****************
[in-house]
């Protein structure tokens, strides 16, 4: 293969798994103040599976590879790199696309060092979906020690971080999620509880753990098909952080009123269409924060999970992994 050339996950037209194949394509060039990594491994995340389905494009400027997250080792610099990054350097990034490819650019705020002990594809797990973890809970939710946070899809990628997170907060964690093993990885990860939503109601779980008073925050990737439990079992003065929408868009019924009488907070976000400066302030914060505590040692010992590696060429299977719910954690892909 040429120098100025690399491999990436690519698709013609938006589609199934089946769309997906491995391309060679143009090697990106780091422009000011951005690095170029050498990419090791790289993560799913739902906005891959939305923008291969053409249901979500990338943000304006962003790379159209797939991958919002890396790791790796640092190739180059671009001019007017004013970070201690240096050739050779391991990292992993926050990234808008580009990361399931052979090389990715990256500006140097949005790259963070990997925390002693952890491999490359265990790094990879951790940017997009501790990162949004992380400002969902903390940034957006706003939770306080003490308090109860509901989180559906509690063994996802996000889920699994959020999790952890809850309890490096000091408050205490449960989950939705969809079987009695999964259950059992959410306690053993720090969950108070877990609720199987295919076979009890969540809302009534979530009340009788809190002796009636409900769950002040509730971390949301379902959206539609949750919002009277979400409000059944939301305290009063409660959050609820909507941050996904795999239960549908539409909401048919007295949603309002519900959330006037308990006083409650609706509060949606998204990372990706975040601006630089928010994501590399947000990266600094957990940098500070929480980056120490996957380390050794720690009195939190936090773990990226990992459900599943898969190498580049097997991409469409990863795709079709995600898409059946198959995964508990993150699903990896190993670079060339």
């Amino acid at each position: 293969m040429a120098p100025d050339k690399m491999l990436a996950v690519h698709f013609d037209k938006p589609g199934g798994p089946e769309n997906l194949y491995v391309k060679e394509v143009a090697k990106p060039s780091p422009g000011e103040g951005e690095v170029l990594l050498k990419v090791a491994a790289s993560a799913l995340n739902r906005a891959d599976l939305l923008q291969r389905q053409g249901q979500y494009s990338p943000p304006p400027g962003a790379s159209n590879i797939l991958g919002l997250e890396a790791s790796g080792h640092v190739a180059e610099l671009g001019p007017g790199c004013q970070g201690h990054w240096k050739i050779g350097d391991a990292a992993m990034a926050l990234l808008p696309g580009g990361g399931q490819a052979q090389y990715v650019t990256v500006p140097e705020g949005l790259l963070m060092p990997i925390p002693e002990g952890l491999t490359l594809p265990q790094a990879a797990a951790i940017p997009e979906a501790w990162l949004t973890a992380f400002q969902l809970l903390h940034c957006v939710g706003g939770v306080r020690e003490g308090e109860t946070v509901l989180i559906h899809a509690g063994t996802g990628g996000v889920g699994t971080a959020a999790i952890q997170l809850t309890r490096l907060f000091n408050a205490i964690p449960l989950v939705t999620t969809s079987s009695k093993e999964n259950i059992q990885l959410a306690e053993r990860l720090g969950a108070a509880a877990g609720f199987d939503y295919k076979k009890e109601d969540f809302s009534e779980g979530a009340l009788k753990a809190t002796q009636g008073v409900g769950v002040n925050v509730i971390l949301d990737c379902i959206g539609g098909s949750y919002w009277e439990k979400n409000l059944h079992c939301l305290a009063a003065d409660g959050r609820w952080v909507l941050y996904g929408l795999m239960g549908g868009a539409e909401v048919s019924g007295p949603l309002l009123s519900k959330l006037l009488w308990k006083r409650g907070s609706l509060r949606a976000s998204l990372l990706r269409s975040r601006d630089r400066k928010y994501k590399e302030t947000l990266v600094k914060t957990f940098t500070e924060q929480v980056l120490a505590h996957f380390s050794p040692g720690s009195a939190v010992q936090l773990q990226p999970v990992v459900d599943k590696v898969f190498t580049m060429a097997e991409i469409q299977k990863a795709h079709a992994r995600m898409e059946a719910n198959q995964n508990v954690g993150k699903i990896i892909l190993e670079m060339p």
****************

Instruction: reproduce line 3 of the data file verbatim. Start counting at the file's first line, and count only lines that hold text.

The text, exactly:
């Amino acid at each position: 293969m040429a120098p100025d050339k690399m491999l990436a996950v690519h698709f013609d037209k938006p589609g199934g798994p089946e769309n997906l194949y491995v391309k060679e394509v143009a090697k990106p060039s780091p422009g000011e103040g951005e690095v170029l990594l050498k990419v090791a491994a790289s993560a799913l995340n739902r906005a891959d599976l939305l923008q291969r389905q053409g249901q979500y494009s990338p943000p304006p400027g962003a790379s159209n590879i797939l991958g919002l997250e890396a790791s790796g080792h640092v190739a180059e610099l671009g001019p007017g790199c004013q970070g201690h990054w240096k050739i050779g350097d391991a990292a992993m990034a926050l990234l808008p696309g580009g990361g399931q490819a052979q090389y990715v650019t990256v500006p140097e705020g949005l790259l963070m060092p990997i925390p002693e002990g952890l491999t490359l594809p265990q790094a990879a797990a951790i940017p997009e979906a501790w990162l949004t973890a992380f400002q969902l809970l903390h940034c957006v939710g706003g939770v306080r020690e003490g308090e109860t946070v509901l989180i559906h899809a509690g063994t996802g990628g996000v889920g699994t971080a959020a999790i952890q997170l809850t309890r490096l907060f000091n408050a205490i964690p449960l989950v939705t999620t969809s079987s009695k093993e999964n259950i059992q990885l959410a306690e053993r990860l720090g969950a108070a509880a877990g609720f199987d939503y295919k076979k009890e109601d969540f809302s009534e779980g979530a009340l009788k753990a809190t002796q009636g008073v409900g769950v002040n925050v509730i971390l949301d990737c379902i959206g539609g098909s949750y919002w009277e439990k979400n409000l059944h079992c939301l305290a009063a003065d409660g959050r609820w952080v909507l941050y996904g929408l795999m239960g549908g868009a539409e909401v048919s019924g007295p949603l309002l009123s519900k959330l006037l009488w308990k006083r409650g907070s609706l509060r949606a976000s998204l990372l990706r269409s975040r601006d630089r400066k928010y994501k590399e302030t947000l990266v600094k914060t957990f940098t500070e924060q929480v980056l120490a505590h996957f380390s050794p040692g720690s009195a939190v010992q936090l773990q990226p999970v990992v459900d599943k590696v898969f190498t580049m060429a097997e991409i469409q299977k990863a795709h079709a992994r995600m898409e059946a719910n198959q995964n508990v954690g993150k699903i990896i892909l190993e670079m060339p």